ALBANY—Here we go again.
The M.T.A.’s top financial official told the authority’s board that a payroll tax–passed in May to avoid fare hikes and service cuts–is not providing as much revenue as projected, by about $200 million. That comes on top of a $143 million sweep of M.T.A. funding in the just-enacted deficit reduction bill. In short, the authority needs money.
So State Senator Carl Kruger, the chairman of that chamber’s Finance Committee, put out a statement late yesterday that is a mixture of denial and M.T.A.-bashing. Here it is:
“Our ability to budget is only as good as our ability to forecast. We were dependent upon data supplied by the Office of Management and Budget with the understanding that it was verified by the MTA’s own fiscal staff.
“Furthermore, our projections were based on the fiscal year rather than the calendar year. This critical point should have been taken into account when the MTA fiscal staff developed its parameters.
“It is my shared belief that the payroll tax will ‘kick in’ when the dust settles and smaller employers start making their mandatory contributions. It may not happen in the calendar year, but it will happen in the fiscal year. Since our cuts were calculated on a pro rata basis for the fiscal year and not the calendar year, for the MTA to charge its books with a cut of $143 million in the calendar year obviously has a more severe impact than spreading it out over the fiscal year.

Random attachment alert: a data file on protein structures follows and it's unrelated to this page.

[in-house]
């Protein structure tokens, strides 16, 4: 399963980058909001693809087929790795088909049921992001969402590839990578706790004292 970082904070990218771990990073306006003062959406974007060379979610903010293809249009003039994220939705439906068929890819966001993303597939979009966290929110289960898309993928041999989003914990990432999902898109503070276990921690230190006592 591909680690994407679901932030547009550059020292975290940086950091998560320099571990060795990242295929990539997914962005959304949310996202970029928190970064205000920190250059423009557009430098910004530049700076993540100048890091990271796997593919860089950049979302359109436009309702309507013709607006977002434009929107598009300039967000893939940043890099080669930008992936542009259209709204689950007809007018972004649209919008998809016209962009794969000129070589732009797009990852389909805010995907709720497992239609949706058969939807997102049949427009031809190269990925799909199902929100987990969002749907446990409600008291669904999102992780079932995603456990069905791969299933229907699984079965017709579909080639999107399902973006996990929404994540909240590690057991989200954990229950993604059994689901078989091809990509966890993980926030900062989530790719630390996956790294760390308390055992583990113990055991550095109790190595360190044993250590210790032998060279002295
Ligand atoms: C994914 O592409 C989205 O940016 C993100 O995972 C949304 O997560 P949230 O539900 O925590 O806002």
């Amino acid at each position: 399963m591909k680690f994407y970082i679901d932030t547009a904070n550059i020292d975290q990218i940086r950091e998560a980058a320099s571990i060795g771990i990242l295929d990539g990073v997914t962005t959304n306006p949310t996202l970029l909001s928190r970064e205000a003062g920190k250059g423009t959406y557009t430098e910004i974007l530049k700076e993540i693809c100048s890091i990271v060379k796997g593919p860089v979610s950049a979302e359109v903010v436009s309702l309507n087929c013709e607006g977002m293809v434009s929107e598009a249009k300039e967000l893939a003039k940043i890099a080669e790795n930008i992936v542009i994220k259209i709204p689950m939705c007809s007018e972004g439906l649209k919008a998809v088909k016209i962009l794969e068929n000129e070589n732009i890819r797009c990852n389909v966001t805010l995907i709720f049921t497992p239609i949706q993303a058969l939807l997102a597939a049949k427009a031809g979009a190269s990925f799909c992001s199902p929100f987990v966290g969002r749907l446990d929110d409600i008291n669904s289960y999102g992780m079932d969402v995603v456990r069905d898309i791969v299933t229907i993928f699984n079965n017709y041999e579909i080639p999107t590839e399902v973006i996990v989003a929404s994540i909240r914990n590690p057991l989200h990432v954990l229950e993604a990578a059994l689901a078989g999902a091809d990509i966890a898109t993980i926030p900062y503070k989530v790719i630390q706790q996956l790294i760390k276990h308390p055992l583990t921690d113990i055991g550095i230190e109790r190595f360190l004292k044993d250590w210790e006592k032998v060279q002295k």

“It is my hope that the MTA will not create an atmosphere of confusion or a needless sense of unrest over what appears to be self-adjusting bookkeeping issues. We all recognize that shortfalls are real and that expenditures are exceeding revenues. That is why we’re addressing the situation in this manner.
“I look forward to discussing with MTA Chair/CEO Jay Walder ways that the MTA can better serve our community and become a stronger partner in developing new avenues of revenue, savings and cuts without affecting the riding public during these difficult economic times.”
This has become Kruger’s shtick, and a fact of life in Albany. It was principally Kruger who hamstrung the Senate in the spring and prevented the chamber from enacting an M.T.A. package that included bridge tolls–a balanced approach favored by a broad coalition, and StreetsBlog, too, smells a reprise.